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Germany 4 – 0 Argentina: Predictable and unexpected

By alisonrose
Saturday, July 3, 2010 17:59 EDT
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Happy German Fan is happy…and a little scary.

Part of me finds Germany’s 4-0 crushing of Argentina rather unsurprising. The European side turning in another strong performance, knocking in multiple goals and keeping a tight defense is no big shock to the system. But it’s not as though Argentina has been twiddling their thumbs all tournament, and their lackluster performance was decidedly unforeseen.

The tone was set early – earliest thus far in the tournament, in fact – when Thomas Müller headed Bastian Schweinsteiger’s free kick into the net in just the 3rd minute of play. Argentina actually responded decently – their defense still looked leaky but their midfield play was calm rather than flustered as it could well have been. The reaction seemed to be to try to slow things down, although Germany didn’t want to play along. They were given a lot of room and a number of chances, and pushed hard through the first half. Carlos Tevez and Lionel Messi were pushing back just as hard, and though each side took a few more shots, the score remained 1-0 at the half.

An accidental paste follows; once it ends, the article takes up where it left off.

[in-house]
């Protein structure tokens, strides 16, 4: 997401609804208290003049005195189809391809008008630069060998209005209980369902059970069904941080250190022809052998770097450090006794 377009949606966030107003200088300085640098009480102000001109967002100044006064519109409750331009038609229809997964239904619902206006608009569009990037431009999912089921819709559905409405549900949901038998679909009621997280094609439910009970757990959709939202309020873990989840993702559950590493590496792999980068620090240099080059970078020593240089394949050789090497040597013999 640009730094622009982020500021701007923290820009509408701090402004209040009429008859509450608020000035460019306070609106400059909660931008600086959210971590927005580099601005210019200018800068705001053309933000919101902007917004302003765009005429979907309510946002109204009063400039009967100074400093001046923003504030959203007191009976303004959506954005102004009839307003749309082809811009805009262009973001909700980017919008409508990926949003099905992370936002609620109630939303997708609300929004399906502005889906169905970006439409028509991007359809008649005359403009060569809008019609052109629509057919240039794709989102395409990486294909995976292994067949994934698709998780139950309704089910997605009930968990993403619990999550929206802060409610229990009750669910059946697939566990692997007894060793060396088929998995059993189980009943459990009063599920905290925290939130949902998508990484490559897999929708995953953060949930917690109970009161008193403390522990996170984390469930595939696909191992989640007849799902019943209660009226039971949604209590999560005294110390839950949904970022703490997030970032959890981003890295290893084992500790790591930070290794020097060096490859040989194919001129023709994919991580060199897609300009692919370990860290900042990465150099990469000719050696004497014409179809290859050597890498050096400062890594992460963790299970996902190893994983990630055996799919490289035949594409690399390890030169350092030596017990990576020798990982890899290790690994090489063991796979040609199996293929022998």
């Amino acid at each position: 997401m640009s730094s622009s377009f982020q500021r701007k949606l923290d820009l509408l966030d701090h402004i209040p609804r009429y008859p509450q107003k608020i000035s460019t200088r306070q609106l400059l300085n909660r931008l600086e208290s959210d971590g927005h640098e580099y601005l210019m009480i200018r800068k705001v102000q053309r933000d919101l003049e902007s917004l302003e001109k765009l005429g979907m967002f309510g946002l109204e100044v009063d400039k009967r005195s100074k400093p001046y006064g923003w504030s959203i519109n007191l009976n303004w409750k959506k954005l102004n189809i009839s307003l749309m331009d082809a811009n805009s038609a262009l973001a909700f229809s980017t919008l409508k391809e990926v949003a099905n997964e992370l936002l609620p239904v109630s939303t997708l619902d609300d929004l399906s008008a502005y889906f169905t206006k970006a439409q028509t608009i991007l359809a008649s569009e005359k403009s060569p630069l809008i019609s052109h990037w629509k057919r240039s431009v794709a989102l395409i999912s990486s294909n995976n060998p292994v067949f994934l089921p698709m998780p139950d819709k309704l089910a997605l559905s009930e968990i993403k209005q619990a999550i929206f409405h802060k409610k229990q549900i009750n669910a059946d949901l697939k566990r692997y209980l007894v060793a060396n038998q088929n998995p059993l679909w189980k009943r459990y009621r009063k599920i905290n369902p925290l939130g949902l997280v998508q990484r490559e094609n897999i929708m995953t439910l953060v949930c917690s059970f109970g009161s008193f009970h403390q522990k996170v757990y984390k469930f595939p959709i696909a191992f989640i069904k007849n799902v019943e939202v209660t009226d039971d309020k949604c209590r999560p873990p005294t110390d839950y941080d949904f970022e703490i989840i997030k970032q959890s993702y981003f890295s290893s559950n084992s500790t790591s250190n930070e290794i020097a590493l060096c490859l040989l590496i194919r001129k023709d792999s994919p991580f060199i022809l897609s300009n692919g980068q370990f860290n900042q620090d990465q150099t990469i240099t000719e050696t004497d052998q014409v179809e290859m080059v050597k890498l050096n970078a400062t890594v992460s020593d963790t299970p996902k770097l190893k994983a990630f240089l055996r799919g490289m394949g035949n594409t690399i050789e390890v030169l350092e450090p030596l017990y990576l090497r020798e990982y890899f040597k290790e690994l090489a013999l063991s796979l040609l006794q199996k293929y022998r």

The second half is where things eventually got lopsided. Argentina came out brightly, but once Miroslav Klose tapped the ball in to put Germany up 2-0 in the 68th, it was largely one-way traffic. The Germans’ pace and skill continued to rule the pitch, and a goal from Arne Friedrich in the 74th and a second from Klose near the end drove the nails in further for Maradona’s men.

And that’s where my surprise is focused – that Argentina would exit the Cup in such a humbled and largely quiet manner, after winning all four of their previous matches while never having trailed and allowing only a single goal in the process. The fact is, a lot of results from this game would not have surprised me. If you told me it ended 0-0 and went to a shootout, or 1-0 to either side, or 3-2, etc etc, no raised eyebrows here. But both of these teams are strong and favored, so my prediction was for a battle, hard won by whichever side was the eventual victor. I’m not sure what you could point to as a reason, other than a shoulder-shrugging “That’s soccer for you” kind of thing. Argentina’s wins came against teams that are certainly inferior to Germany, but was it really just weak opposition that gave the South Americans those Ws? Is it the specific German style of play that troubled Argentina? Did Maradona just not nom on enough rosary beads? They’ll have plenty of time to ponder these questions on the plane home, while Germany will wait to see which side they’ll meet next Wednesday.

 
 
 
 
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